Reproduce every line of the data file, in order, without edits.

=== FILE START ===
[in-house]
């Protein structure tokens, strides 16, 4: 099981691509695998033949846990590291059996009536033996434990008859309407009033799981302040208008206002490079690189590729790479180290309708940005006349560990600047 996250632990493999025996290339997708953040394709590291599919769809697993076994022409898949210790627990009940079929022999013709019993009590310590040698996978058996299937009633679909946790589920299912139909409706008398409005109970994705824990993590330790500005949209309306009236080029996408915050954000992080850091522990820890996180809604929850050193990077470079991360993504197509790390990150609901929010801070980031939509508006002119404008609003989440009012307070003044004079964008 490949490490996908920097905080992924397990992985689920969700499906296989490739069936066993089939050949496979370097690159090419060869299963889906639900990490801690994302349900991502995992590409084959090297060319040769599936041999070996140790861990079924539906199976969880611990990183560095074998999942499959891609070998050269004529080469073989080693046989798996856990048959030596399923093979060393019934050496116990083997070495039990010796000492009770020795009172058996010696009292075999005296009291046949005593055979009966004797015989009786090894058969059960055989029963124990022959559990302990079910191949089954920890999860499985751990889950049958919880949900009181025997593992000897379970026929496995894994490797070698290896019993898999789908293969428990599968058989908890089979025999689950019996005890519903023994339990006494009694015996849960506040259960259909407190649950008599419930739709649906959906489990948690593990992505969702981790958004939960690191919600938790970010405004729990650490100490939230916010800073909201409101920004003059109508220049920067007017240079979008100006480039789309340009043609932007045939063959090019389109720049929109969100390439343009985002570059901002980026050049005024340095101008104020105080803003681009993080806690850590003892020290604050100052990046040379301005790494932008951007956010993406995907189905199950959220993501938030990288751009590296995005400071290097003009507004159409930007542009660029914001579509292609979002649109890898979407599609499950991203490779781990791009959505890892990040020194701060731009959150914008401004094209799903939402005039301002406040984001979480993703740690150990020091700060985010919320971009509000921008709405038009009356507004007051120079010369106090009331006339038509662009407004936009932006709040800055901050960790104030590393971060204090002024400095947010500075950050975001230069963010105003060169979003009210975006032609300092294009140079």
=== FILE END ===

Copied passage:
[in-house]
């Protein structure tokens, strides 16, 4: 099981691509695998033949846990590291059996009536033996434990008859309407009033799981302040208008206002490079690189590729790479180290309708940005006349560990600047 996250632990493999025996290339997708953040394709590291599919769809697993076994022409898949210790627990009940079929022999013709019993009590310590040698996978058996299937009633679909946790589920299912139909409706008398409005109970994705824990993590330790500005949209309306009236080029996408915050954000992080850091522990820890996180809604929850050193990077470079991360993504197509790390990150609901929010801070980031939509508006002119404008609003989440009012307070003044004079964008 490949490490996908920097905080992924397990992985689920969700499906296989490739069936066993089939050949496979370097690159090419060869299963889906639900990490801690994302349900991502995992590409084959090297060319040769599936041999070996140790861990079924539906199976969880611990990183560095074998999942499959891609070998050269004529080469073989080693046989798996856990048959030596399923093979060393019934050496116990083997070495039990010796000492009770020795009172058996010696009292075999005296009291046949005593055979009966004797015989009786090894058969059960055989029963124990022959559990302990079910191949089954920890999860499985751990889950049958919880949900009181025997593992000897379970026929496995894994490797070698290896019993898999789908293969428990599968058989908890089979025999689950019996005890519903023994339990006494009694015996849960506040259960259909407190649950008599419930739709649906959906489990948690593990992505969702981790958004939960690191919600938790970010405004729990650490100490939230916010800073909201409101920004003059109508220049920067007017240079979008100006480039789309340009043609932007045939063959090019389109720049929109969100390439343009985002570059901002980026050049005024340095101008104020105080803003681009993080806690850590003892020290604050100052990046040379301005790494932008951007956010993406995907189905199950959220993501938030990288751009590296995005400071290097003009507004159409930007542009660029914001579509292609979002649109890898979407599609499950991203490779781990791009959505890892990040020194701060731009959150914008401004094209799903939402005039301002406040984001979480993703740690150990020091700060985010919320971009509000921008709405038009009356507004007051120079010369106090009331006339038509662009407004936009932006709040800055901050960790104030590393971060204090002024400095947010500075950050975001230069963010105003060169979003009210975006032609300092294009140079």